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Many dead ends in Iraq

Author: Max Boot, Jeane J. Kirkpatrick Senior Fellow for National Security Studies
November 8, 2006
Los Angeles Times

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First, let’s get one thing straight. Contrary to the suggestions sometimes heard on conservative talk radio, the terrible headlines out of Iraq aren’t an invention of liberal news media. They all too accurately reflect the grim reality. Since the bombing of Samarra’s mosque in February, at least 20,000 Iraqis have died violently and more than 230,000 have been displaced from their homes. The restraint once exercised by Shiites is gone; Shiite death squads have become as big a problem as Sunni terrorists.

Tuesday’s election results will no doubt reinforce attempts to find an exit strategy from this mess. Various face-saving options have been proposed to accomplish this elusive end: Strike a deal with Iraqi political factions on key issues, such as sharing oil revenues. Reach an accommodation with Iraq’s neighbors, particularly Iran and Syria. Divide the country into separate Shiite, Kurdish and Sunni zones. Keep the country whole but replace its infirm democracy with a vigorous dictator.

Given how dire the situation has become, no option can be ruled out, but we should not fool ourselves that any of these plans has much chance of success. All founder on the fact of the radical atomization of Iraqi society. Central authority is disintegrating. It’s ethnic group versus ethnic group, tribe versus tribe, village versus village, block versus block, family versus family.

Even major militia leaders like Muqtada Sadr and Abdelaziz Hakim don’t control many of those who fight in their name. The Iraqi security forces have shown themselves too weak and too divided to stop the sectarian bloodbath, and American troops are too few in number. And each new murder creates fresh vendettas that make it harder to get the situation under control.

The ongoing mayhem makes a mockery of attempts to cut a political deal. Even if the politicos in Baghdad could reach agreement (unlikely), they could not deliver their followers. No one would trust anyone else to disarm. Iraq has a chicken-and-egg problem: No security progress is possible without political progress, but no political progress is possible without security progress.

Iran and Syria couldn’t be very helpful even if they wanted to—which they don’t. (They’re happy to watch the U.S. bleed.) They can add fuel to the fire, but they can’t extinguish it. A division of Iraq into three ethnic enclaves wouldn’t solve the problem because figuring out who gets what would multiply the bloodletting, and even then you would be left with numerous groups within the Sunni and Shiite regions competing for power at the point of a gun.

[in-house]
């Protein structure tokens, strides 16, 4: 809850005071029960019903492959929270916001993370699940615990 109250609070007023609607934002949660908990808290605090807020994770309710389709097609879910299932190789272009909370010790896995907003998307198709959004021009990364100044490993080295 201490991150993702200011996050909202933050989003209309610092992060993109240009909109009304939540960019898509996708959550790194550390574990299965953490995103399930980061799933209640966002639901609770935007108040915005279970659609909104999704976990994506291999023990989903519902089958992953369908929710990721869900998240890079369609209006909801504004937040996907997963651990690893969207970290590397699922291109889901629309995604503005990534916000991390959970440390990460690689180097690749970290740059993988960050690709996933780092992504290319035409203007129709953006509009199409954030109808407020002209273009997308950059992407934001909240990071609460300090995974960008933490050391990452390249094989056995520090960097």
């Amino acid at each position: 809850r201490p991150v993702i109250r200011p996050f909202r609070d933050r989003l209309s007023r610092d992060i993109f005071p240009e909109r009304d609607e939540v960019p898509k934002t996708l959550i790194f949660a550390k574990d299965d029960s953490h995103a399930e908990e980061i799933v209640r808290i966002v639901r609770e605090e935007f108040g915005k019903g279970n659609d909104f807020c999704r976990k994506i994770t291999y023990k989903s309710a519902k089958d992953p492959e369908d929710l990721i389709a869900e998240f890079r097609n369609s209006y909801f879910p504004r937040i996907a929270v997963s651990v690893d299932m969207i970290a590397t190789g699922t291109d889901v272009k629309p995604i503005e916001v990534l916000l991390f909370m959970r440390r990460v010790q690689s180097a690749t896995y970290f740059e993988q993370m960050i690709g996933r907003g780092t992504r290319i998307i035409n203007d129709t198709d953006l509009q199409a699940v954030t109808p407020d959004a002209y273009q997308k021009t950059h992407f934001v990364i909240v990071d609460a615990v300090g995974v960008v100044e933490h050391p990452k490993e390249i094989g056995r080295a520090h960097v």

It would be nice if a benign dictator—Saddam Lite—could bring order out of chaos. But how would a putative strongman enforce his writ? Saddam Hussein’s security services no longer exist, and any attempt to reconstitute them would meet staunch resistance from the Shiites and Kurds. The existing army and police are inadequate to the task, no matter who holds power in Baghdad.

The only real hope of restoring order in the short term is to send American reinforcements. Unfortunately, pacifying the entire country would probably require 400,000 to 500,000 troops, an obvious nonstarter. A smaller number—25,000 to 50,000—might suffice to control Baghdad, but, in the current political climate, it seems unlikely that even that many will be sent. A few thousand extra troops won’t make much difference.

Bad as the situation is today, it could get a lot worse if we simply pull out. The probable result might be labeled “civil war,” but it would bear scant resemblance to our own Civil War. It wouldn’t be two sides fighting one another; it would be a war of all against all. Iraq would probably degenerate into the kind of anarchy seen in Somalia and Afghanistan in the 1990s. As in those countries, the resulting backlash could produce an Islamist dictatorship that would threaten American interests. We would also be hurt by the perception that we are a “weak horse” (to quote Osama bin Laden) that can be driven out of a country by a few suicide bombers—a perception sure to embolden terrorists.

Not a pleasant scenario. But we need to be honest with ourselves about what is involved in an unseemly dash for the exits. By all means, try to apply a political Band-Aid to Iraq’s gaping wounds. Just don’t be under any illusion that it will hold.

Only the presence of American troops keeps the patient alive—just barely.

This article appears in full on CFR.org by permission of its original publisher. It was originally available here.

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